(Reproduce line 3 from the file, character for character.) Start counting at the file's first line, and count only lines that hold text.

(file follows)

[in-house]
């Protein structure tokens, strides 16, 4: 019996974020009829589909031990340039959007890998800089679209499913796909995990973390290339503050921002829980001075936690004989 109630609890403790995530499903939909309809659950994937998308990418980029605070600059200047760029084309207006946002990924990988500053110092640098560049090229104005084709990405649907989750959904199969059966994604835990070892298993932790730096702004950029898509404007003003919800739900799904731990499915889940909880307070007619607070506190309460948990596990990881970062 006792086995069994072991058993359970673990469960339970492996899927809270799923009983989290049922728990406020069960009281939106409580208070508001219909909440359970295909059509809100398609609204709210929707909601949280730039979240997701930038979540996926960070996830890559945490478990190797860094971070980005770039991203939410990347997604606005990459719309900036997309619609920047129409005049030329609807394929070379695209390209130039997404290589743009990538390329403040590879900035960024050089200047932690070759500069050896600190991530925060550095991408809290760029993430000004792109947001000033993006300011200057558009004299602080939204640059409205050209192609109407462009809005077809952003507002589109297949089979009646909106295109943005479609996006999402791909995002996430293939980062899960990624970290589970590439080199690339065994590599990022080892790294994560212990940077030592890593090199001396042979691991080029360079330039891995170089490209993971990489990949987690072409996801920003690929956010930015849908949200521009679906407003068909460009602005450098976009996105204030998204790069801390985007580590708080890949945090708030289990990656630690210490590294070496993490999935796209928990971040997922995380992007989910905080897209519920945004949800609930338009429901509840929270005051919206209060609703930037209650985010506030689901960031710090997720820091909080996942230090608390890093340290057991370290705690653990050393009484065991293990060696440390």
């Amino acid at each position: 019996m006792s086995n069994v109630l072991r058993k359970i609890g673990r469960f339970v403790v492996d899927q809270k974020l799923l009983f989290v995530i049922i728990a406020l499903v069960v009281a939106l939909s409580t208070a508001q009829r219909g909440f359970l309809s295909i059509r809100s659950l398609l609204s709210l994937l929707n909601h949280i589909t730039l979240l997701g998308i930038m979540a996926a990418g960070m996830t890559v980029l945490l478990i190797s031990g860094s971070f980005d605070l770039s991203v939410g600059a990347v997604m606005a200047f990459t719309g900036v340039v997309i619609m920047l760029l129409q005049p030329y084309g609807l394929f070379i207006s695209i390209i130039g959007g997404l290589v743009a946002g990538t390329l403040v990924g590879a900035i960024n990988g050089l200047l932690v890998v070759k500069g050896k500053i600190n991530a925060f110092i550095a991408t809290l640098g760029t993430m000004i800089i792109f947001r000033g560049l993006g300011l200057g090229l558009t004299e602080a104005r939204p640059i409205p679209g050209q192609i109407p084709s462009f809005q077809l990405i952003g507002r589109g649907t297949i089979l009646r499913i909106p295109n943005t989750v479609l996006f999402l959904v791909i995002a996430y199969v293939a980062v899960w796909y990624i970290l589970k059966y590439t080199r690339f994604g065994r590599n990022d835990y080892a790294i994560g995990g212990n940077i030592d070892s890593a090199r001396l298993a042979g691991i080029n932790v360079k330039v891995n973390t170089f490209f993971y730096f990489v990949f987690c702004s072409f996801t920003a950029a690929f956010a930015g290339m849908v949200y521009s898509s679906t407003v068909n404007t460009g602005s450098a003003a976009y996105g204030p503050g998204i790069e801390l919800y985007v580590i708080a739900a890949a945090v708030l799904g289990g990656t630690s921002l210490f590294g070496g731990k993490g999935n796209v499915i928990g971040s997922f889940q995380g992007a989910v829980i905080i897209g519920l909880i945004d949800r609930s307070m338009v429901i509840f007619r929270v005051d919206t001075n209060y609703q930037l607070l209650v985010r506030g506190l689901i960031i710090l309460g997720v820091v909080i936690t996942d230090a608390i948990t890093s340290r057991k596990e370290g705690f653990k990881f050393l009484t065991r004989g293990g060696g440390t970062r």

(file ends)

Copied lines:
């Amino acid at each position: 019996m006792s086995n069994v109630l072991r058993k359970i609890g673990r469960f339970v403790v492996d899927q809270k974020l799923l009983f989290v995530i049922i728990a406020l499903v069960v009281a939106l939909s409580t208070a508001q009829r219909g909440f359970l309809s295909i059509r809100s659950l398609l609204s709210l994937l929707n909601h949280i589909t730039l979240l997701g998308i930038m979540a996926a990418g960070m996830t890559v980029l945490l478990i190797s031990g860094s971070f980005d605070l770039s991203v939410g600059a990347v997604m606005a200047f990459t719309g900036v340039v997309i619609m920047l760029l129409q005049p030329y084309g609807l394929f070379i207006s695209i390209i130039g959007g997404l290589v743009a946002g990538t390329l403040v990924g590879a900035i960024n990988g050089l200047l932690v890998v070759k500069g050896k500053i600190n991530a925060f110092i550095a991408t809290l640098g760029t993430m000004i800089i792109f947001r000033g560049l993006g300011l200057g090229l558009t004299e602080a104005r939204p640059i409205p679209g050209q192609i109407p084709s462009f809005q077809l990405i952003g507002r589109g649907t297949i089979l009646r499913i909106p295109n943005t989750v479609l996006f999402l959904v791909i995002a996430y199969v293939a980062v899960w796909y990624i970290l589970k059966y590439t080199r690339f994604g065994r590599n990022d835990y080892a790294i994560g995990g212990n940077i030592d070892s890593a090199r001396l298993a042979g691991i080029n932790v360079k330039v891995n973390t170089f490209f993971y730096f990489v990949f987690c702004s072409f996801t920003a950029a690929f956010a930015g290339m849908v949200y521009s898509s679906t407003v068909n404007t460009g602005s450098a003003a976009y996105g204030p503050g998204i790069e801390l919800y985007v580590i708080a739900a890949a945090v708030l799904g289990g990656t630690s921002l210490f590294g070496g731990k993490g999935n796209v499915i928990g971040s997922f889940q995380g992007a989910v829980i905080i897209g519920l909880i945004d949800r609930s307070m338009v429901i509840f007619r929270v005051d919206t001075n209060y609703q930037l607070l209650v985010r506030g506190l689901i960031i710090l309460g997720v820091v909080i936690t996942d230090a608390i948990t890093s340290r057991k596990e370290g705690f653990k990881f050393l009484t065991r004989g293990g060696g440390t970062r």